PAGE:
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The next of my demos of the wonderful V-Gates module from Synthetic Sound Labs
In this mode the V-Gates essentially acts in a similar way to the Doepfer a161 Clock Sequencer, in that it generates sequential gates out of its outputs in response to an external clock. However, it differs in some interesting and musically-useful ways:
1 - When the INITIAL knob is at fully CCW the gates follow the width of the inputted clock (so, if the clock's pulse width is very short you will get really short, "choppy" gates)
2 - once the INITIAL knob starts turning clockwise the higher-numbered gate outputs start gradually becoming longer, holding on until the next clock pulse
3 - Once the INITIAL knob goes past 12 o'clock the direction of the sequential gates becomes a pendulum one (forwards+backwards), with all gate outputs lasting their full length
4 - Once you start turning past 12 o'clock the lower-numbered outputs start following the clock width again - so, if the clock pulse is short, the gates start going short and "choppy" again, until (at fully CW) all of them are following the clock pulse width. This is almost where you started from at CCW, except the direction is now pendulum.
Throw some random resets into the equation and you get some really cool results.
I've not even got onto CV-ing the INITIAL knob, as i've been having so much fun tweaking it manually.
I wanted to get all the outputs to send to the same destination simultaneously, thus producing a "sequencer" of sorts - and I didn't have a Gate Combiner (OR Combiner) to hand and instead decided to use a couple of mixers. Once I had the gates into the mixers I thought "why not send the outputs to the 1v/oct Pitch CV input of the Piston Honda, and then use the knob positions on the mixers to choose the amplitude of the gates" - which results in you having control over the pitch of the notes.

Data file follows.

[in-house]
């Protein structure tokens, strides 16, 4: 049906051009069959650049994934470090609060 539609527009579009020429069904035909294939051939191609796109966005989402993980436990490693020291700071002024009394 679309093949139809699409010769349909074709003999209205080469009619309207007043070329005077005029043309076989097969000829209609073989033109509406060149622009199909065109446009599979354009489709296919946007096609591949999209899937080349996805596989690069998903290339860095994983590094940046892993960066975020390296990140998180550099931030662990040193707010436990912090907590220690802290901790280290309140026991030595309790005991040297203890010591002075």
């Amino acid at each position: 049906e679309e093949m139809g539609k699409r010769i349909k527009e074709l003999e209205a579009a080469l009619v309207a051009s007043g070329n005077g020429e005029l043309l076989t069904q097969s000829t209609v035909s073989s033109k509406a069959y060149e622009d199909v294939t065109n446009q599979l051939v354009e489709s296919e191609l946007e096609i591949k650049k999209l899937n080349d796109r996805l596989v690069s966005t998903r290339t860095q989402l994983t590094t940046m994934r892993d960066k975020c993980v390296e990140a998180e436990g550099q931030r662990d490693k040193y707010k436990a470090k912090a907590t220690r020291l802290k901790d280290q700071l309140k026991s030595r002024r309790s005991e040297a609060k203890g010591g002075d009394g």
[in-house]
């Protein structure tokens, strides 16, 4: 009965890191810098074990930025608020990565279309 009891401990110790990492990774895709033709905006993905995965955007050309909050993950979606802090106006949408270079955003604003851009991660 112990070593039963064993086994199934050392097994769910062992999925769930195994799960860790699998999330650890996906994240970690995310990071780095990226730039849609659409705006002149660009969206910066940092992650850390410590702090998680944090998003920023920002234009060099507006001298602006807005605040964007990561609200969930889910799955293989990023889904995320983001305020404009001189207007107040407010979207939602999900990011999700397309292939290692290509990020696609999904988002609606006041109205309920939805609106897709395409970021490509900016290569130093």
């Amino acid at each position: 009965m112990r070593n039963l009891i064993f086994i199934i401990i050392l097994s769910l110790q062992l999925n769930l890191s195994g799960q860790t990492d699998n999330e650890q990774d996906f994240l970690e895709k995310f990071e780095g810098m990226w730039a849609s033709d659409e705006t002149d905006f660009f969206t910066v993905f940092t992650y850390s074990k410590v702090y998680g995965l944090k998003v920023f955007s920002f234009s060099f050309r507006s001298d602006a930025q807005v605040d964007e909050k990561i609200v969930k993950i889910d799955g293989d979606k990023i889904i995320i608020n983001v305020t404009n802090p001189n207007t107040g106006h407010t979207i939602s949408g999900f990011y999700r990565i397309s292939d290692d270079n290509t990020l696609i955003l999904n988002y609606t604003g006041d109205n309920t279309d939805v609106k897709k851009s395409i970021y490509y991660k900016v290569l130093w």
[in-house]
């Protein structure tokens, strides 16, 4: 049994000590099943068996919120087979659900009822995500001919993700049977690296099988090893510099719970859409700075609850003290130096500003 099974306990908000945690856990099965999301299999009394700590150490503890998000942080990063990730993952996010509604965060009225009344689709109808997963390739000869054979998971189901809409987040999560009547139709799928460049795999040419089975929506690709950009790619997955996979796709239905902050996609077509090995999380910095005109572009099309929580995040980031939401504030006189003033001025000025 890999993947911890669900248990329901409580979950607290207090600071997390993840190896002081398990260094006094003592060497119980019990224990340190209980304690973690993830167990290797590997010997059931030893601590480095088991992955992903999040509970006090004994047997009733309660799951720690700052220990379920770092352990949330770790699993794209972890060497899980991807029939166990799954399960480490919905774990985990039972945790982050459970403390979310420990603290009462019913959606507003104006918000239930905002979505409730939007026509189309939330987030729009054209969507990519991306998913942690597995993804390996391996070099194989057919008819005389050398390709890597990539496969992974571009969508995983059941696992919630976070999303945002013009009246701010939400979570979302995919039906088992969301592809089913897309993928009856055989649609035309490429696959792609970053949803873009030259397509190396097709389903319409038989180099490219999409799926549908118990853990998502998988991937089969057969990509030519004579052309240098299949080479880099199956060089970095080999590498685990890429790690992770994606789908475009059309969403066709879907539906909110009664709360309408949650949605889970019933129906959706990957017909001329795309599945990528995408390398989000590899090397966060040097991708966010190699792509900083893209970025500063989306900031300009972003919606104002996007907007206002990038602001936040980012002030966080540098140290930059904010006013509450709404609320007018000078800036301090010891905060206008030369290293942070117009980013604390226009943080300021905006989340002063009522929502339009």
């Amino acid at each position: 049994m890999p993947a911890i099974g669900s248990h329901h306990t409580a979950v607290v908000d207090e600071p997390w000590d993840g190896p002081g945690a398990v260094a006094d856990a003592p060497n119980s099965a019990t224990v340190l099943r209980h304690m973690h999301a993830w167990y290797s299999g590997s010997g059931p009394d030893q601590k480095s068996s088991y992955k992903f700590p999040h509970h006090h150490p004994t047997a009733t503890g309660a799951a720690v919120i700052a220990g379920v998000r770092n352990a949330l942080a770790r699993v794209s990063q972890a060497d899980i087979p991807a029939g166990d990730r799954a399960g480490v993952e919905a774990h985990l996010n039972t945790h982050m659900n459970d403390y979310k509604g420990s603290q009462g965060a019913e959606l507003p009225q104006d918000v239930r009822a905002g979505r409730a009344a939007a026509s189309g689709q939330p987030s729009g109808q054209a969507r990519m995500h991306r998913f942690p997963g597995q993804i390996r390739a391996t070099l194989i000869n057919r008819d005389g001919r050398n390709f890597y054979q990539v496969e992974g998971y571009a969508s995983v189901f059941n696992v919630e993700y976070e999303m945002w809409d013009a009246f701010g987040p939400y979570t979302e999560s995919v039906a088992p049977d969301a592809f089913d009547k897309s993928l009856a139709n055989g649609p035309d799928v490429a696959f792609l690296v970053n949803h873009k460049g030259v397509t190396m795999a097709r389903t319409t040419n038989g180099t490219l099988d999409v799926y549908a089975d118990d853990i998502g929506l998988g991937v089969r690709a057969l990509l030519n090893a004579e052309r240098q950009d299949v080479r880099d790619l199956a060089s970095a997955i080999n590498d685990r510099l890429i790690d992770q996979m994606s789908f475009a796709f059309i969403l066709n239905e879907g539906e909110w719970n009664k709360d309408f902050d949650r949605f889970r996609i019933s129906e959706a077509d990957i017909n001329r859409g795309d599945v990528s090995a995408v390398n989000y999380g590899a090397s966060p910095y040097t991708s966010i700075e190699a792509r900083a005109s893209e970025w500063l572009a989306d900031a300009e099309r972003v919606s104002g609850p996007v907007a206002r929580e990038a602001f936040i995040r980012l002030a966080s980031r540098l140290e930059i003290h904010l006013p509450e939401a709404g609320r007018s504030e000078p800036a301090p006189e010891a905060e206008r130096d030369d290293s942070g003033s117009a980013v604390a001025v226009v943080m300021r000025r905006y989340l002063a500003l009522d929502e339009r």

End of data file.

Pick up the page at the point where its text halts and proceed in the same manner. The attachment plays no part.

The output of the combined mixers was sent to an a156 quantizer, and then to Maths to add a touch of slew. It was also fed into the wavetable CV input of the Piston Honda, so that the V-Gates is now controlling the osc's pitch and waveshape. The Wavetable Interpolation is off for most of the demo, so the wavetable changes are glitchy.
The clock comes from Silent Way via an ES3 module, and was set to be extremely short (as in the description above). This way you can really hear a difference when the gate outputs start ignoring the clock's pulse width - resulting in longer notes.
The jamming I was doing is entirely manipulation of the INITIAL knob - generally what I'm doing is turning it up a bit for a couple of bars, then turning it back down to CCW again. Then repeating the process, but turning it slightly higher each time - so more long gates start coming through.
No VCA was used, and about half way through I add in some random resets into the equation. If the reset gate is long it holds the V-Gates on that first step until the reset releases.
See timed comments for more details.